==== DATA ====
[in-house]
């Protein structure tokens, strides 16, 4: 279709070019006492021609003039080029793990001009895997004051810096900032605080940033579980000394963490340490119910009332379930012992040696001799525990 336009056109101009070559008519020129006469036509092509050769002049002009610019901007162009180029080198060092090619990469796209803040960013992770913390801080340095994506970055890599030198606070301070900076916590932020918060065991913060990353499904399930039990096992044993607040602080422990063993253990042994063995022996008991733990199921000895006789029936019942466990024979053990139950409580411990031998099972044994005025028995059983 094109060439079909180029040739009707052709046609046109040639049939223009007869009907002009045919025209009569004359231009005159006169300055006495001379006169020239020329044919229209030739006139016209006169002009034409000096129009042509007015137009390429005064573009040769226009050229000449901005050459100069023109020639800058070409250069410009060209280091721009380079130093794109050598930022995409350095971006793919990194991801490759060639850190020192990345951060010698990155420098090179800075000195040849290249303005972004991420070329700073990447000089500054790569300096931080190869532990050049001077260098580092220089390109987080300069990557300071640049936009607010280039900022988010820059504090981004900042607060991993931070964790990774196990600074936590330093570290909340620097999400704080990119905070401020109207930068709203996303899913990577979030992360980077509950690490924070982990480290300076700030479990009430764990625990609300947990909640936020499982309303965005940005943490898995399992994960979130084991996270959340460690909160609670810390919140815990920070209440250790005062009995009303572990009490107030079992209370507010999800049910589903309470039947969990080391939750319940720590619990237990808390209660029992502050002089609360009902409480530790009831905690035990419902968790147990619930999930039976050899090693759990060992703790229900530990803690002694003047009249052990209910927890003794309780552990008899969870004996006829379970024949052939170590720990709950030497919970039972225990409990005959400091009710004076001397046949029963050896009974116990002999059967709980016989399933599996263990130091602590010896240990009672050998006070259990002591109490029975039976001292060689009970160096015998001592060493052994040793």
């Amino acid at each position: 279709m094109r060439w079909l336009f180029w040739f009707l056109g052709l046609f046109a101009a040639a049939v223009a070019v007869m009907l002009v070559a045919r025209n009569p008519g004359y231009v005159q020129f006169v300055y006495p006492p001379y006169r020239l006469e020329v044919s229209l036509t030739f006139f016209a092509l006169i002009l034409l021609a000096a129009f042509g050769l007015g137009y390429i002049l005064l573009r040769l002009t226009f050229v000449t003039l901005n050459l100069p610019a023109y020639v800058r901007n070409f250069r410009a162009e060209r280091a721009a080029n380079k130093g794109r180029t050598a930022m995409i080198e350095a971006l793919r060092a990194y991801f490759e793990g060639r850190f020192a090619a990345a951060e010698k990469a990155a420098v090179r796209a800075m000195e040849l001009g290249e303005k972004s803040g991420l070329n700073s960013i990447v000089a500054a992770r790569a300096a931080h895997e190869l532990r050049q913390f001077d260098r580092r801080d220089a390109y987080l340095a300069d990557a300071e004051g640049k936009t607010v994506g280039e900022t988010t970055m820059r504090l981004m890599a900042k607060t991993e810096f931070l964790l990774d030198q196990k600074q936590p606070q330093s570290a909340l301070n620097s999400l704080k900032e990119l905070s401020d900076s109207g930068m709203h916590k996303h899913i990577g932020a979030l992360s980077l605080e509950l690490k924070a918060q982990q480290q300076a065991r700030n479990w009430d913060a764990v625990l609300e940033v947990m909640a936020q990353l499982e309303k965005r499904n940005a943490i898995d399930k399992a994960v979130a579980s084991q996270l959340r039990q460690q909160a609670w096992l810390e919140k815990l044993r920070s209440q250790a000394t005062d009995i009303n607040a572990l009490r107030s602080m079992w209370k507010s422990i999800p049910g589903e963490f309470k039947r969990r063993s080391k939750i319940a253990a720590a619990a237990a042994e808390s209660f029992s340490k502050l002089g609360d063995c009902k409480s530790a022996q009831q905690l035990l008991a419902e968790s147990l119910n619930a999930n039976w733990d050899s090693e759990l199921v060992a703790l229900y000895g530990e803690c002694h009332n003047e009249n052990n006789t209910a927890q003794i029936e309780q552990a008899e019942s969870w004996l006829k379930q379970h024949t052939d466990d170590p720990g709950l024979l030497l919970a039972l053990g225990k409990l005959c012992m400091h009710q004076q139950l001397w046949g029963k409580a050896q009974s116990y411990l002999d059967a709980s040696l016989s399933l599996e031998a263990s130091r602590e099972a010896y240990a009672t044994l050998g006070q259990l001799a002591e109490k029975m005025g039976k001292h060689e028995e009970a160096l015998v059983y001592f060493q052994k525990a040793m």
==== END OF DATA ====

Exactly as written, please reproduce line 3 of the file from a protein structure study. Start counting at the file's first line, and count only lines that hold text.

């Amino acid at each position: 279709m094109r060439w079909l336009f180029w040739f009707l056109g052709l046609f046109a101009a040639a049939v223009a070019v007869m009907l002009v070559a045919r025209n009569p008519g004359y231009v005159q020129f006169v300055y006495p006492p001379y006169r020239l006469e020329v044919s229209l036509t030739f006139f016209a092509l006169i002009l034409l021609a000096a129009f042509g050769l007015g137009y390429i002049l005064l573009r040769l002009t226009f050229v000449t003039l901005n050459l100069p610019a023109y020639v800058r901007n070409f250069r410009a162009e060209r280091a721009a080029n380079k130093g794109r180029t050598a930022m995409i080198e350095a971006l793919r060092a990194y991801f490759e793990g060639r850190f020192a090619a990345a951060e010698k990469a990155a420098v090179r796209a800075m000195e040849l001009g290249e303005k972004s803040g991420l070329n700073s960013i990447v000089a500054a992770r790569a300096a931080h895997e190869l532990r050049q913390f001077d260098r580092r801080d220089a390109y987080l340095a300069d990557a300071e004051g640049k936009t607010v994506g280039e900022t988010t970055m820059r504090l981004m890599a900042k607060t991993e810096f931070l964790l990774d030198q196990k600074q936590p606070q330093s570290a909340l301070n620097s999400l704080k900032e990119l905070s401020d900076s109207g930068m709203h916590k996303h899913i990577g932020a979030l992360s980077l605080e509950l690490k924070a918060q982990q480290q300076a065991r700030n479990w009430d913060a764990v625990l609300e940033v947990m909640a936020q990353l499982e309303k965005r499904n940005a943490i898995d399930k399992a994960v979130a579980s084991q996270l959340r039990q460690q909160a609670w096992l810390e919140k815990l044993r920070s209440q250790a000394t005062d009995i009303n607040a572990l009490r107030s602080m079992w209370k507010s422990i999800p049910g589903e963490f309470k039947r969990r063993s080391k939750i319940a253990a720590a619990a237990a042994e808390s209660f029992s340490k502050l002089g609360d063995c009902k409480s530790a022996q009831q905690l035990l008991a419902e968790s147990l119910n619930a999930n039976w733990d050899s090693e759990l199921v060992a703790l229900y000895g530990e803690c002694h009332n003047e009249n052990n006789t209910a927890q003794i029936e309780q552990a008899e019942s969870w004996l006829k379930q379970h024949t052939d466990d170590p720990g709950l024979l030497l919970a039972l053990g225990k409990l005959c012992m400091h009710q004076q139950l001397w046949g029963k409580a050896q009974s116990y411990l002999d059967a709980s040696l016989s399933l599996e031998a263990s130091r602590e099972a010896y240990a009672t044994l050998g006070q259990l001799a002591e109490k029975m005025g039976k001292h060689e028995e009970a160096l015998v059983y001592f060493q052994k525990a040793m």